Yearling Legs - The Horse Forum
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post #1 of 9 Old 05-02-2013, 10:31 AM Thread Starter
NLG
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Yearling Legs

Hi, This is my nearly one yr old baby, I love him v much but I've been trying to not keep looking a his back legs, they were good and straight when born, mum and dads are both good but his seem to have a poorer shape these days, is it just me? What do you all think?
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post #2 of 9 Old 05-02-2013, 10:35 AM
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We need better pictures to judge. Try to get one from the side where he's standing square, and one from the back, also squared up.

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post #3 of 9 Old 05-02-2013, 10:58 AM Thread Starter
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Ok hope these are better.
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post #4 of 9 Old 05-02-2013, 10:59 AM
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Any photos from the side without him moving? You cannot judge anything while he is in motion

"If a horse fails to do something that is because he was not trained to do it. If a horse fails to do something properly that is because he was not trained properly."
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post #5 of 9 Old 05-02-2013, 11:11 AM
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Legs don't seem too bad in those last pics. He's at a strange stage where they appear quite long and gawky compared to the rest of his body and his hindquarters have not had time to develope quite as fast.
If he is still looking awkward in a year or two then you may worry ;)
(Though in that very last photo, he does appear a tad cowhocked, it's hard to see in the other pics)

"If a horse fails to do something that is because he was not trained to do it. If a horse fails to do something properly that is because he was not trained properly."
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post #6 of 9 Old 05-02-2013, 01:41 PM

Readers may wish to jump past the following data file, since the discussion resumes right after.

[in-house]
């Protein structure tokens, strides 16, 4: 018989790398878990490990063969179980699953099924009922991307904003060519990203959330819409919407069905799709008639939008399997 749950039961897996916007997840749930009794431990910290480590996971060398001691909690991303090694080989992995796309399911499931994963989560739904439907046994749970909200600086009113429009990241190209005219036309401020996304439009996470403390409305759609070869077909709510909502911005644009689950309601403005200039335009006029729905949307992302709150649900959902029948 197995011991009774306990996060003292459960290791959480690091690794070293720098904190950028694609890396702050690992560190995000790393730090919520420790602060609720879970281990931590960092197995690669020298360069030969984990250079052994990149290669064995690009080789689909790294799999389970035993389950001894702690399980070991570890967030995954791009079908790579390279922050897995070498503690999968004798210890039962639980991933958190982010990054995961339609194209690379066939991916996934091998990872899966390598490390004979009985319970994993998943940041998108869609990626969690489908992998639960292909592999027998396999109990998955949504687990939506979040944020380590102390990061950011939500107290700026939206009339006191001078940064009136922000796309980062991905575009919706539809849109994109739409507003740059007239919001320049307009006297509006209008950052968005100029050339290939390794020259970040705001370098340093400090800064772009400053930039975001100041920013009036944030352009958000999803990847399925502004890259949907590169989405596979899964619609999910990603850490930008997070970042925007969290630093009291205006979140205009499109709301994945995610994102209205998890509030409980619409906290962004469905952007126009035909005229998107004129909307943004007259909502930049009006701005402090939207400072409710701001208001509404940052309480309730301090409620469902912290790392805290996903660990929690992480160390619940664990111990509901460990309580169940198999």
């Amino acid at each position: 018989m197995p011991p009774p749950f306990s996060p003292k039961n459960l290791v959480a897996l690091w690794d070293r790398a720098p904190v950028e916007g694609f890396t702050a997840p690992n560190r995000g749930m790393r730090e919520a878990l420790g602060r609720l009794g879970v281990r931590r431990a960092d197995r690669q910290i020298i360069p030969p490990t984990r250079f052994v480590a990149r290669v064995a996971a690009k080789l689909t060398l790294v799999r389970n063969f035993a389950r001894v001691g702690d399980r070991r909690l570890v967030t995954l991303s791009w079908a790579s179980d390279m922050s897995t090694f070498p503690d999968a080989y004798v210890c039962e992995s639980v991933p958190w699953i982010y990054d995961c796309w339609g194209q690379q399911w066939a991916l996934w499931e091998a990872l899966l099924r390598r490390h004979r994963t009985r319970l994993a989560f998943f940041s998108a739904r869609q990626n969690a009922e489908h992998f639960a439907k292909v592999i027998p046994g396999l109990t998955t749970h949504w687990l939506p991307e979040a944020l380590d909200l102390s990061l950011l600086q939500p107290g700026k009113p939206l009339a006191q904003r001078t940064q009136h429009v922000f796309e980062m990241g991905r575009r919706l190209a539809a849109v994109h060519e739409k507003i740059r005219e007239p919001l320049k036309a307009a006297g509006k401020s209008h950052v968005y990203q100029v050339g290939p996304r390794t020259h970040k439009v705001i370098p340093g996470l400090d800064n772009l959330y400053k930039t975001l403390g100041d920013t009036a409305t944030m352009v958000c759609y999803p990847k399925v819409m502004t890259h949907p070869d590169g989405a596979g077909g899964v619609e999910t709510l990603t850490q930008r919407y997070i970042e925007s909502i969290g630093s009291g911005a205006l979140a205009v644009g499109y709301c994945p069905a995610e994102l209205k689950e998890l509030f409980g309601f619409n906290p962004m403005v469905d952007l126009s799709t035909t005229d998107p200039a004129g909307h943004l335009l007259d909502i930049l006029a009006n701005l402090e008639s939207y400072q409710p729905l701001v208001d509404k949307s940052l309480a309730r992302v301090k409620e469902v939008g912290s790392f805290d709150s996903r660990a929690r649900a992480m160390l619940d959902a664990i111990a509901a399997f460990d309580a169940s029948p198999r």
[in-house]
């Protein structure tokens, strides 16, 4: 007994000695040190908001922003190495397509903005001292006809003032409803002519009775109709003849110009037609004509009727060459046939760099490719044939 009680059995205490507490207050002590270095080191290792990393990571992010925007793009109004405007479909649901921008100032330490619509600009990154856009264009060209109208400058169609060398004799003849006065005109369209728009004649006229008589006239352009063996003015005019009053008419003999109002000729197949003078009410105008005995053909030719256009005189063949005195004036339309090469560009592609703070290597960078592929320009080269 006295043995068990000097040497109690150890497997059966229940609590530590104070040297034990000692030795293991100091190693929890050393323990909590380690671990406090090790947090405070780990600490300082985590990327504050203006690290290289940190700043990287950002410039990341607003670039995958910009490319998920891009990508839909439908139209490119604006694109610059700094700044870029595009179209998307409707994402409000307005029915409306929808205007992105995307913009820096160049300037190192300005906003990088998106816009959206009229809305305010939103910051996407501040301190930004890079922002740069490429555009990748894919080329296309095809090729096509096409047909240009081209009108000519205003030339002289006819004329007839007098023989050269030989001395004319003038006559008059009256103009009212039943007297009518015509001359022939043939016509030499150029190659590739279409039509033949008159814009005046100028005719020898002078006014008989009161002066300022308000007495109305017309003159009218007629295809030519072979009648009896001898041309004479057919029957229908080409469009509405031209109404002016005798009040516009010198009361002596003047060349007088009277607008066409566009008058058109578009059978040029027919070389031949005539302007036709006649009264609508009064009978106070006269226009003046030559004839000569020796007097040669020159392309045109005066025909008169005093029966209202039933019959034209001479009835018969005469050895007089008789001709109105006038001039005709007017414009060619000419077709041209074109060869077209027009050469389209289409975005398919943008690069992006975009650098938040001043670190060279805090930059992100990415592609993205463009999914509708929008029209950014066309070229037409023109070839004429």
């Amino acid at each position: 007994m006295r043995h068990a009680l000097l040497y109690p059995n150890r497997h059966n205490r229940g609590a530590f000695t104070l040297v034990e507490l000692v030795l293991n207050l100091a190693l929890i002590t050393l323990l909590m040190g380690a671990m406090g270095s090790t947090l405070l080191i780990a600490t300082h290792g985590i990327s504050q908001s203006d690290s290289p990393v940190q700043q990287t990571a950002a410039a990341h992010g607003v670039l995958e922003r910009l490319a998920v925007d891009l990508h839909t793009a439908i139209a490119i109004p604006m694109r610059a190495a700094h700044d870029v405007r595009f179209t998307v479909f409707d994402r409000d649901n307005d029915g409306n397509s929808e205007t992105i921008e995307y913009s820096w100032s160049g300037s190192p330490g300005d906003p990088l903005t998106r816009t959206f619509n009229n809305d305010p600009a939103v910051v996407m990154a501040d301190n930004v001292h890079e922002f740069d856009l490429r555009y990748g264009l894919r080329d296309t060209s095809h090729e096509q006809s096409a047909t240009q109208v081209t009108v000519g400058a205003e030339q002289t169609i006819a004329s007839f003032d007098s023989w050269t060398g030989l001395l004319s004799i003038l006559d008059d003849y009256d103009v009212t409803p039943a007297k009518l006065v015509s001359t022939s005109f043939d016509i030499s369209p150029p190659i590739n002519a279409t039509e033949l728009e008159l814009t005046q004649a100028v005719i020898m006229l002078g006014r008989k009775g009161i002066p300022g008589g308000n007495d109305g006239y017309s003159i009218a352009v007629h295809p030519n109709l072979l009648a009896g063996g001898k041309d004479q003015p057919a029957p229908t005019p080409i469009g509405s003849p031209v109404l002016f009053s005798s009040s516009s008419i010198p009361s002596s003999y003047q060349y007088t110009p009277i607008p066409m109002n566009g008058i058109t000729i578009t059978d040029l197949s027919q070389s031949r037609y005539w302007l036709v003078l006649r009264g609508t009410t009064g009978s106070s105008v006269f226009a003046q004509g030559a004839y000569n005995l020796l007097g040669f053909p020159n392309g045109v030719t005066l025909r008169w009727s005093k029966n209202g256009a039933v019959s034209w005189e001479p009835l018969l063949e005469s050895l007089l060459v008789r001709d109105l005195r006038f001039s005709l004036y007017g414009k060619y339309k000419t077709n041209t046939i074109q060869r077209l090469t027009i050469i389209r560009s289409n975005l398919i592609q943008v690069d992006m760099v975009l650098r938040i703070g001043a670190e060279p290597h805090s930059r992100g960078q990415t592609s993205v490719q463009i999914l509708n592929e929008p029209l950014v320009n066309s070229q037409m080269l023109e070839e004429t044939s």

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I don't see much wrong with this yearling's legs. They look like the legs of a growing Thoroughbred. A horse MUST toe out behind some (not point toes straight forward). The hind leg is a spiral and is constructed like a spring. If the hind toes point straight forward, the horse is bow legged behind at the hocks. The hind toes must point out a little to allow the stifle to clear the belly.

True Cow Hocks (which are impossible to tell from these photos) would actually angle IN at the hock.. like they were bent at the joint.

This horse looks like he might have a very pretty color when he is grown.. one of those black dappled horses with lighter brown at the flanks and underneath.
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post #7 of 9 Old 05-04-2013, 06:09 AM
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Don't worry about them. "Yearling" is an old English word for "hot mess". Foals are VERY narrow and the chest doesn't expand and fall in to place until they're almost 2 and can be even closer to 2 1/2 for large horses like Warmbloods.

It's perfectly normal and in fact almost desired for the legs to be straight but angled out, because as they grow, the chest and hind quarters expand and turn the angle of the leg and hoof in.

If your farrier tries to correct it now, you'll actually be overcorrecting and screw up his legs later. You can't do an honest conformation of a yearling, there's too much growing durring this phase.
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post #8 of 9 Old 05-04-2013, 06:20 AM
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I don't see something wrong here! As BigGirls says, it is totally normal and don't try to correct it! Don't worry
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post #9 of 9 Old 05-04-2013, 06:30 AM
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I forgot to cite my source!
Equine Chronicle Correcting Crooked Foals

See, you're fine.
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